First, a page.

I have it connected to a Highpoint Rocket Raid 622 and running 24/7 on the back of my win7 x64 PC.

Again if any of you are confident hardware sorcerers please share your ideas!

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Let me share my current solution.
by R. Proffitt Forum moderator / March 9, 2012 11:56 PM PST
In reply to: HQ

I needed something like this and didn't want to leave a PC on because that's usually over 100 Watts.

I ended up using a Netbook. Today's models draw 7 Watts when the screen shuts off so that's close enough for my use.

-> A P3 Watt meter was used to measure this.

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My reasoning for this - not so much about wireless
by SparkyParks / February 13, 2014 12:49 AM PST

This 'seems' like a total no-brainer. Here's my situation...

I have multiple wired media centers in my house - all wired, all CAT-5/6 to an patch panel in my utility room where i have a Netgear (the blue one) programmable 16 port Gigabit switch. This runs to my office where my wireless router resides. Right now I have a Windows Home Server connected to it (which has outgrown it's usefulness - single core/not enough to stream media anymore so it's just file storage w/no RAID capabilities > only basic JBOD).

What I would LOVE to see is someone come out with a wireless router with eSATA connector with a RAID chipset built in. The cost of these full NAS systems are ridiculous (talking to you Buffalo, etc) and what you REALLY get in those isn't exactly worth the money considering the low, low cost of basic RAID cards.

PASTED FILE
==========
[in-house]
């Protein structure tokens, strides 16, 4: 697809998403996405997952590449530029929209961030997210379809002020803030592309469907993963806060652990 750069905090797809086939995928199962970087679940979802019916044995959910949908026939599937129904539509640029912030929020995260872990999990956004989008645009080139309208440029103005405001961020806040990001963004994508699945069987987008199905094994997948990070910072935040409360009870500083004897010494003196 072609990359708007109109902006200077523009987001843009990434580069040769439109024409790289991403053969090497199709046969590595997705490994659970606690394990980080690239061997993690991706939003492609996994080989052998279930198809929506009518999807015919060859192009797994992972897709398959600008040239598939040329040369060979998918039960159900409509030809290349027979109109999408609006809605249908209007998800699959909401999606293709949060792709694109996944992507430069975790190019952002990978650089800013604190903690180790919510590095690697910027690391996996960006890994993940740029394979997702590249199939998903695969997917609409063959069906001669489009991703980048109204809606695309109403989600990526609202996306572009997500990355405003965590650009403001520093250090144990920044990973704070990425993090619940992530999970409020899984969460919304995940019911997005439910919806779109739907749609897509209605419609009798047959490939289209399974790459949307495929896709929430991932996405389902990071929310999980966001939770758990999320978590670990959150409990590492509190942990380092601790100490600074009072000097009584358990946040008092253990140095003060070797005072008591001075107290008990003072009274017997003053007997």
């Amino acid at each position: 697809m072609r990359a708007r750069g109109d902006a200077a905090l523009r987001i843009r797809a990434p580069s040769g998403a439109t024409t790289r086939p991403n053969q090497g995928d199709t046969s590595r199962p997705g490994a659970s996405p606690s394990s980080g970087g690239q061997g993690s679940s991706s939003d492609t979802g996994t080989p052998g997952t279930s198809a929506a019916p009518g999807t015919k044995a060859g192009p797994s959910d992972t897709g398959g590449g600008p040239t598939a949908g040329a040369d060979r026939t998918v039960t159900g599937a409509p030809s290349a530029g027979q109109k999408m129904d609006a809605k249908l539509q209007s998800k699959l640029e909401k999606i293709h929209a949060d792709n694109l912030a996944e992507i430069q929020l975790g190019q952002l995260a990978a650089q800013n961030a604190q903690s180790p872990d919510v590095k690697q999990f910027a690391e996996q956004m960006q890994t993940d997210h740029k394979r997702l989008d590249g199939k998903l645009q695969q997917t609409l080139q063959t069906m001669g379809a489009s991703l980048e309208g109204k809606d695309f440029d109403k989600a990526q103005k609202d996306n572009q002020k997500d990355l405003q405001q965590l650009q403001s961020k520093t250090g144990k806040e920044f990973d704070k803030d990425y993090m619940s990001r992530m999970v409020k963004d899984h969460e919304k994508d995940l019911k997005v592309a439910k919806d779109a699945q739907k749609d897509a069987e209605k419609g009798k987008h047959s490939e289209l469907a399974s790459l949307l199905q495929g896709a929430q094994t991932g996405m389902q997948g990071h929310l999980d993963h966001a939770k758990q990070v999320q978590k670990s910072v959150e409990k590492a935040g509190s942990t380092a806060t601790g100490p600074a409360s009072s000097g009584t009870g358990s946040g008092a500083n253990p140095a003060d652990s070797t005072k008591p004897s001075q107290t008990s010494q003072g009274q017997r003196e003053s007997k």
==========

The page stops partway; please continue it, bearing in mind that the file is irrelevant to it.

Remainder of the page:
My scenario - the wireless router should support up to at least 4 drives (preferably much more) through eSata port replication. Then you just buy a cheap/simple 4-8 bay eSata enclosure for like $100-200 then plug in drives and create your array through the wireless router. Full RAID 5 for example w/hot swap capabilities. It's soooo possible and would be nothing for Netgear, Belkin, Linksys/Cisco to create. Bang for your buck. Even if it jacks up the price of the router $50-75 and the enclosure is $100 for 4 drives you're already at < $200 for EXACTLY what the DROBO/Buffalo drives give you. Then you share the files (media) and expose it via DNLA (only list/not streaming) for your media players to discover & pull down > SMB shares would be fine too. This would be available wired 'and' wireless.

I'll tell you - I have SMB shares and encoded 2000kbps (med quality) videos are pulled down and stream just fine on every media player I have via WIFI (N+/AC) but where the bang for the buck with this is the WIRED connectivity.

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Years later. This thread is more than 1565 days old.
by R. Proffitt Forum moderator / February 13, 2014 12:53 AM PST

I'm still using my original setup and I think you are writing you are hunting for a solution. The netbook seems to be more than happy with USB drives.

This thread is more than 1565 days old.